Game Theory

Academic year
2016/2017 Syllabus of previous years
Official course title
Game Theory
Course code
PHD006 (AF:245095 AR:131650)
ECTS credits
Degree level
Master di Secondo Livello (DM270)
Educational sector code
2nd Semester
Course year
You are expected to be familiar with standard material in analysis and
probability at the level of Chapter 19 in Tadelis (2013). This is required summer reading.
Some previous knowledge of game theory is expected, roughly equivalent to Part I and II
of Tadelis (2013). Part I will be taken for granted: this is required summer reading. Part II
will be covered in class at a brisk pace; for students unfamiliar with game theory, this is
recommended summer reading.
This course covers contents from a standard first-year graduate-level
course in noncooperative game theory, repackaged and simplified for a target audience of
doctoral students in management. It has also a fresh mandate to branch out over modern
treatments in organisational economics.
The textbook for this class is Tadelis (2013). The second reference is the source for the
material on which the essay is going to be based.
• S. Tadelis (2013), Game Theory: An Introduction, Princeton University Press.
• R.. Gibbons and J. Roberts (2013), The Handbook of Organizational Economics,
Princeton University Press.
There are several alternative presentations, with different degrees of difficulty. Here are a
few suggestions, as well as a good source of solved exercises (available only in Italian, alas).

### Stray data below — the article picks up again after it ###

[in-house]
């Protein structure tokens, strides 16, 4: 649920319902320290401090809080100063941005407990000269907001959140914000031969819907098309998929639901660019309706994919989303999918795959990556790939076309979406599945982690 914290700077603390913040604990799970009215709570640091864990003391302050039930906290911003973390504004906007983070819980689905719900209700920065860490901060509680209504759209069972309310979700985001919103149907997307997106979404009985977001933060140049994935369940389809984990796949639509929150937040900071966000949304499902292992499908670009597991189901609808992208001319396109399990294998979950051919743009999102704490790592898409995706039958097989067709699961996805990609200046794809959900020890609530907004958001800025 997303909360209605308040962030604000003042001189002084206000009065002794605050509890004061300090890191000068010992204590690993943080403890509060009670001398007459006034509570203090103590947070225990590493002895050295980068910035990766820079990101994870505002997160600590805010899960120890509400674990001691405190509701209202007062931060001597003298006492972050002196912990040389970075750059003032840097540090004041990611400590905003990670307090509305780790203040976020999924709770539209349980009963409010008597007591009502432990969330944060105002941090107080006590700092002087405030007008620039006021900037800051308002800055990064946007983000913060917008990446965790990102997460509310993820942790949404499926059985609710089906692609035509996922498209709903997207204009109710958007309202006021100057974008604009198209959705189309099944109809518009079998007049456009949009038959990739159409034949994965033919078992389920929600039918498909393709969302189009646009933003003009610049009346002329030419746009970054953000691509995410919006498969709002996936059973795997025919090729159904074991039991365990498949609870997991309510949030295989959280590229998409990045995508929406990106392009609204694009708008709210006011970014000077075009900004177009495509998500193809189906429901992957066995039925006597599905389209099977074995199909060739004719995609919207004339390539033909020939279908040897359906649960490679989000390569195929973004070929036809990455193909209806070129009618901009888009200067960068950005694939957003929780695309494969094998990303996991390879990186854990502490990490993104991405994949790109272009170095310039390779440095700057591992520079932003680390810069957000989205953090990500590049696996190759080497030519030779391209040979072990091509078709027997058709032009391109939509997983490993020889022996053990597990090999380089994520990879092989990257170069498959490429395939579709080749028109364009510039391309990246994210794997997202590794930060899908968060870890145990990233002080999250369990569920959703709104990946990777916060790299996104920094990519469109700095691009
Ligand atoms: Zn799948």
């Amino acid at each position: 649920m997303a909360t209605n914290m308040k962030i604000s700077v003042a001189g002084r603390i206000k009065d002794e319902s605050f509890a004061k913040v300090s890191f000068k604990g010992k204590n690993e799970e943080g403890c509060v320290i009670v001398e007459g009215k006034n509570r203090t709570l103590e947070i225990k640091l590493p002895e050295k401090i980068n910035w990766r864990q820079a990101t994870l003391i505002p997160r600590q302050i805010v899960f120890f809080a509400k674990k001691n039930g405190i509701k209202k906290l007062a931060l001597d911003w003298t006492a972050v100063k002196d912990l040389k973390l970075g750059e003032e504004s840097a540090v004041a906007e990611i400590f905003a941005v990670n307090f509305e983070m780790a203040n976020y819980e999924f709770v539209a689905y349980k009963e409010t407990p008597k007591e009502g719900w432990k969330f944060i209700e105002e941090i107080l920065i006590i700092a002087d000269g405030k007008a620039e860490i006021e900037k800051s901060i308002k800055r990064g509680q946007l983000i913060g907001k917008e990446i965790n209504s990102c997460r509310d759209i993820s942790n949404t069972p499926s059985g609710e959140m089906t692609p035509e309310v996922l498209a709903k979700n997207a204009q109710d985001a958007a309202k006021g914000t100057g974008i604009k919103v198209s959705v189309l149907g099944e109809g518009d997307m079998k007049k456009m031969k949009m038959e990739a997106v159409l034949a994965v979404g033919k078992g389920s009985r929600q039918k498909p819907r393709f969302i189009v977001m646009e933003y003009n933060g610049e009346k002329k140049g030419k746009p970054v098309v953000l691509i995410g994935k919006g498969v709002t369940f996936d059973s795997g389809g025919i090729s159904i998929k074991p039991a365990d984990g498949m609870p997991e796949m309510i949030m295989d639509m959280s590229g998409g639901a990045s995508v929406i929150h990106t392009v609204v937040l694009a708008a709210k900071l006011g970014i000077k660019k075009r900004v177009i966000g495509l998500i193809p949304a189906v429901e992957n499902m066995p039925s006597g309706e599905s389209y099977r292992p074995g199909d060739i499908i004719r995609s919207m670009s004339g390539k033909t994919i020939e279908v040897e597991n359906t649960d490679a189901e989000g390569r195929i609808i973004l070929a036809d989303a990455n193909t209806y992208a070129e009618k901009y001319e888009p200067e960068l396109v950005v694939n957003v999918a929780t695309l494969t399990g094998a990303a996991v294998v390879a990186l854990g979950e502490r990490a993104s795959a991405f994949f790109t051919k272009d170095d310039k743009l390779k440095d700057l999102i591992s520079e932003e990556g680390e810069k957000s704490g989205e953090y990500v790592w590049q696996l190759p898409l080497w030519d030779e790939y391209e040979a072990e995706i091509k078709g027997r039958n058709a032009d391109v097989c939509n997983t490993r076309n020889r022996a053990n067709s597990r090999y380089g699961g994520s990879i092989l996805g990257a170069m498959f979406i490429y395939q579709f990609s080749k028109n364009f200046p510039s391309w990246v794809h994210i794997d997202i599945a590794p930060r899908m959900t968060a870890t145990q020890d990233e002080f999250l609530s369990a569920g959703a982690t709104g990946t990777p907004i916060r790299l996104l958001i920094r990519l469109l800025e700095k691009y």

• G.A. Jehle and P.J. Reny (2011), Advanced Microeconomic Theory, third edition,
Addison-Wesley.[Chapters 7 and 9.]
• M. Maschler, E. Solan and S. Zamir (2013), Game Theory, Cambridge University
• M.J. Osborne and A. Rubinstein (1994), A Course in Game Theory, The MIT Press.
• M. LiCalzi (1995), Teoria dei Giochi, Etas-Kompass. (Collection of solved exercises.)
Summer reading (Required)
• S. Tadelis (2013), Game Theory: An Introduction, Princeton University Press. [Part I
and Chapter 19.]
Summer reading (Recommended)
• S. Tadelis (2013), Game Theory: An Introduction, Princeton University Press. [Part II.]
Grading is comparative. Three homework sets will be distributed,
and solutions made available. Homework is going to be graded if the School provides a
teaching assistant: this is likely, but not yet con rmed at this time.
If there will be a teaching assistant, grading is going to be based on the nal written
exam (45%), three homework sets (10% each), class participation (5%), and a nal essay
on organisational economics (20%). The nal essay consists of a critical written discussion
about the contents of a chapter of your choice from the Handbook of Organizational Eco-
nomics; the essay should be between 10 and 15 pages long. Each student is required to pick
a di erent chapter, con rming his choice with the instructor; in case of con
ict, the usual
\ rst-come, rst-approved" applies.
Rules for homework: You can discuss the exercises with your colleagues as much as you
like. (There is a lot to learn from your fellow students.) However, a set of solutions can
have at most two coauthors. If a set of solutions has more than one author, all coauthors
get the same grade. A student cannot have the same coauthor in more than one homework.
Late homework is not accepted.
Students who are not enrolled at Ca' Foscari may audit the class (provided they obtain
permission from the instructor) but their work is not graded. They cannot coauthor or
hand in homework, but they can participate in the problem-solving process and write up
their own solutions.
There will be fteen meetings, mixing up lectures and practice ses-